Utah's requested Medicaid changes could cause a $39 million dollar budget shortfall
A new report from Utah Health Policy Project illustrates the harmful ramifications of the state's proposed Medicaid caps
June 27, 2019

Stacy Stanford

SALT LAKE— A new report from Utah Health Policy Project finds that under Utah's requested per capita cap, the state could face a $39 million dollar budget shortfall by 2024.

The Utah Department of Health submitted its "Per Capita Cap" Medicaid waiver for consideration on May 31st, which is the next phase of the legislature's partial Medicaid expansion bill, SB96. As the state's public comment period winds down, this new report reiterates the devastating effects that adding an enrollment cap and per capita cap would have on the state and the state's most vulnerable residents.

Under a per capita cap, the state is asking the federal government for less funding to cover its rising health care needs, without addressing rising health care costs. This leads to dramatic budget shortfalls, which are passed along to Utahns through cuts to enrollment and cuts to health care services. The only flexibility the state receives in exchange for this limited budget is the permission to make cuts to Medicaid that are typically illegal.

Using the numbers in the waiver that Utah submitted, this UHPP report demonstrates how per capita caps create an increasing gap between the state’s financial need and federal government’s financial support.

View the full report HERE.
"Per capita caps are not, and cannot, be the fiscal solution that Utah legislators are looking for. The solution was what voters chose last November when they supported full Medicaid expansion: better access to coverage," said Courtney Bullard, educations and collaborations director, continuing, "Per capita caps create a growing gap between the money that Utah's Medicaid program needs, and the money that the federal government will give. It is the feature of the plan and will never operate within the interest of the state, and the state's health care consumers."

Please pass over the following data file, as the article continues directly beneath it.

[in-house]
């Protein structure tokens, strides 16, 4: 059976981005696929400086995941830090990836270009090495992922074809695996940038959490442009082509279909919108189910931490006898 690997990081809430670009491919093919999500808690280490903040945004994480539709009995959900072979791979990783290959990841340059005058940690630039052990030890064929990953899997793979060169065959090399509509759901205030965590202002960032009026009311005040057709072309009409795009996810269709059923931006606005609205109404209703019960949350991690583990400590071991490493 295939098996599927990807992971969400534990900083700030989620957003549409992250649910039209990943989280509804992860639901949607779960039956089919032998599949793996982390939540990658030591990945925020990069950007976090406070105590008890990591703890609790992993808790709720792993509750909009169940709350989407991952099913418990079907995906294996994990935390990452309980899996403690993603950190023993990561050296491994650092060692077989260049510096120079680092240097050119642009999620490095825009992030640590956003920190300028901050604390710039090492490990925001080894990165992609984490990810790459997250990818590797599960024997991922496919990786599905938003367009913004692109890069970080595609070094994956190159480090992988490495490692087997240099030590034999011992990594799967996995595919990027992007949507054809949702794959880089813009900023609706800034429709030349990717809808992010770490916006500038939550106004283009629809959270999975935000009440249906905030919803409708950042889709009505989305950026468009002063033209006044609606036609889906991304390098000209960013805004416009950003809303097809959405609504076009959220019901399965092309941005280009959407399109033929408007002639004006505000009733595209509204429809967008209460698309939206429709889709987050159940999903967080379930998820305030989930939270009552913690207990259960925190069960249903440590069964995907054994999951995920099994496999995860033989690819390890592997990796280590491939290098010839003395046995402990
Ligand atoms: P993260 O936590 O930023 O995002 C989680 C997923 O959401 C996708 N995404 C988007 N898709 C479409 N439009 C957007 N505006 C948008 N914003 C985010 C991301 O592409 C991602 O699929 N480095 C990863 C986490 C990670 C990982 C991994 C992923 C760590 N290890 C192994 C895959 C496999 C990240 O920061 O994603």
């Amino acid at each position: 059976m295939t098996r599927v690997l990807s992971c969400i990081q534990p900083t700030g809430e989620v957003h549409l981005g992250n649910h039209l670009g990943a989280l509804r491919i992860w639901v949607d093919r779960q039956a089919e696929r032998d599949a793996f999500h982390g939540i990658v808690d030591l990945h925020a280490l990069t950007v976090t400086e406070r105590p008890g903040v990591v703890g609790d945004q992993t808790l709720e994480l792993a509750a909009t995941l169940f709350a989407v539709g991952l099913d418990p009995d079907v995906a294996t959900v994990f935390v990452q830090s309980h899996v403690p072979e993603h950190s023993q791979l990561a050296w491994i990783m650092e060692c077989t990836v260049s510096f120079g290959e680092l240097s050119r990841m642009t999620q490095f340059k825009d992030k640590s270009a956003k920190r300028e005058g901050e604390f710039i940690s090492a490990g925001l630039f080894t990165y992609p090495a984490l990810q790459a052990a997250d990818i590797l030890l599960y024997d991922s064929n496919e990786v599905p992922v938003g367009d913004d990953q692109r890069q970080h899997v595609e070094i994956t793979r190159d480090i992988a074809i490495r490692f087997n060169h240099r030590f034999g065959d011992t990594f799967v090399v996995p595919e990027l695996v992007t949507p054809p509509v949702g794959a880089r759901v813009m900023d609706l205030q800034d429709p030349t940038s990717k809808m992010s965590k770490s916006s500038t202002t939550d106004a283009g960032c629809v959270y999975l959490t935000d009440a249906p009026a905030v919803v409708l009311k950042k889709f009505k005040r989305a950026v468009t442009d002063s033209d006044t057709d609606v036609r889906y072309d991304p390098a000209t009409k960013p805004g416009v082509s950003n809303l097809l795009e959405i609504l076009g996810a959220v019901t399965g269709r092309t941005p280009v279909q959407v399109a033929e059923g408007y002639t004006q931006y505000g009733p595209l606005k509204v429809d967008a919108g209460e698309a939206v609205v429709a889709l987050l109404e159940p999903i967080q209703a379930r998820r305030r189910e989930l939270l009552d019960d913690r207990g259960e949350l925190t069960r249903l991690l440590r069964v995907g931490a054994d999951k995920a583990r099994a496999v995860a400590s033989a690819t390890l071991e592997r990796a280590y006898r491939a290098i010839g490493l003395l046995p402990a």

"Utah is pursuing myriad ways to tie its own hands, instead of expanding Medicaid in a straightforward, fiscally responsible way, or working to reduce health care costs. This will result in cutting vulnerable people off from the care they need to be healthy and productive Utahns. A per capita cap and an enrollment cap do not address Utah's rising health care expenses, but pretend the fiscal challenges will go away if you cut enough services and enrollees from the Medicaid program," said Stacy Stanford, policy analyst.
For more information contact:

Stacy Stanford, Policy Analyst

Courtney Bullard, Education and Collaborations Director

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